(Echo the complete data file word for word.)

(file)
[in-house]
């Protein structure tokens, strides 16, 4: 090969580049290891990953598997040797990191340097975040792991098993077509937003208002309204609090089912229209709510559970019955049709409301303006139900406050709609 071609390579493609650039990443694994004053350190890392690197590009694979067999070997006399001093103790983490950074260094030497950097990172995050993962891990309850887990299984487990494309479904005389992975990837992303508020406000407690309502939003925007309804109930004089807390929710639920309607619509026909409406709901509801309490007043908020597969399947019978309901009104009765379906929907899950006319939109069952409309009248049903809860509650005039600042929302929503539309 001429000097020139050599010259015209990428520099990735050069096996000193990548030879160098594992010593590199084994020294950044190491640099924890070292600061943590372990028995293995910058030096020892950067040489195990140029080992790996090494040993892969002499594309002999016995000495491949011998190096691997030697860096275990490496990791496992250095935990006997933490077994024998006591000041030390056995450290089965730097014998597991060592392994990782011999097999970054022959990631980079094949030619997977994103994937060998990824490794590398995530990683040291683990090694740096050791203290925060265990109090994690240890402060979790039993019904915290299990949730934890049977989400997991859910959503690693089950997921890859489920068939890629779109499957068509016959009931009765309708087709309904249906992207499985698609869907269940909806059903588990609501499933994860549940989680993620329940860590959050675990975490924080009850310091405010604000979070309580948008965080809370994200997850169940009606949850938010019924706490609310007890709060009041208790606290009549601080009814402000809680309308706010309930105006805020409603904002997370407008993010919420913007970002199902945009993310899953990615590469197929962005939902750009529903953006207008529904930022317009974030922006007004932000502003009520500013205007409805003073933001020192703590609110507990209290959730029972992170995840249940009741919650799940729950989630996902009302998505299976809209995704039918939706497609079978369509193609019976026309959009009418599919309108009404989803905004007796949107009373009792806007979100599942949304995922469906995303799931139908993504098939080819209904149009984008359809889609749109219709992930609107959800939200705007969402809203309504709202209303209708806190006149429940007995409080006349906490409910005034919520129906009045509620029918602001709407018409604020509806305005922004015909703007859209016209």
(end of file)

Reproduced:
[in-house]
């Protein structure tokens, strides 16, 4: 090969580049290891990953598997040797990191340097975040792991098993077509937003208002309204609090089912229209709510559970019955049709409301303006139900406050709609 071609390579493609650039990443694994004053350190890392690197590009694979067999070997006399001093103790983490950074260094030497950097990172995050993962891990309850887990299984487990494309479904005389992975990837992303508020406000407690309502939003925007309804109930004089807390929710639920309607619509026909409406709901509801309490007043908020597969399947019978309901009104009765379906929907899950006319939109069952409309009248049903809860509650005039600042929302929503539309 001429000097020139050599010259015209990428520099990735050069096996000193990548030879160098594992010593590199084994020294950044190491640099924890070292600061943590372990028995293995910058030096020892950067040489195990140029080992790996090494040993892969002499594309002999016995000495491949011998190096691997030697860096275990490496990791496992250095935990006997933490077994024998006591000041030390056995450290089965730097014998597991060592392994990782011999097999970054022959990631980079094949030619997977994103994937060998990824490794590398995530990683040291683990090694740096050791203290925060265990109090994690240890402060979790039993019904915290299990949730934890049977989400997991859910959503690693089950997921890859489920068939890629779109499957068509016959009931009765309708087709309904249906992207499985698609869907269940909806059903588990609501499933994860549940989680993620329940860590959050675990975490924080009850310091405010604000979070309580948008965080809370994200997850169940009606949850938010019924706490609310007890709060009041208790606290009549601080009814402000809680309308706010309930105006805020409603904002997370407008993010919420913007970002199902945009993310899953990615590469197929962005939902750009529903953006207008529904930022317009974030922006007004932000502003009520500013205007409805003073933001020192703590609110507990209290959730029972992170995840249940009741919650799940729950989630996902009302998505299976809209995704039918939706497609079978369509193609019976026309959009009418599919309108009404989803905004007796949107009373009792806007979100599942949304995922469906995303799931139908993504098939080819209904149009984008359809889609749109219709992930609107959800939200705007969402809203309504709202209303209708806190006149429940007995409080006349906490409910005034919520129906009045509620029918602001709407018409604020509806305005922004015909703007859209016209």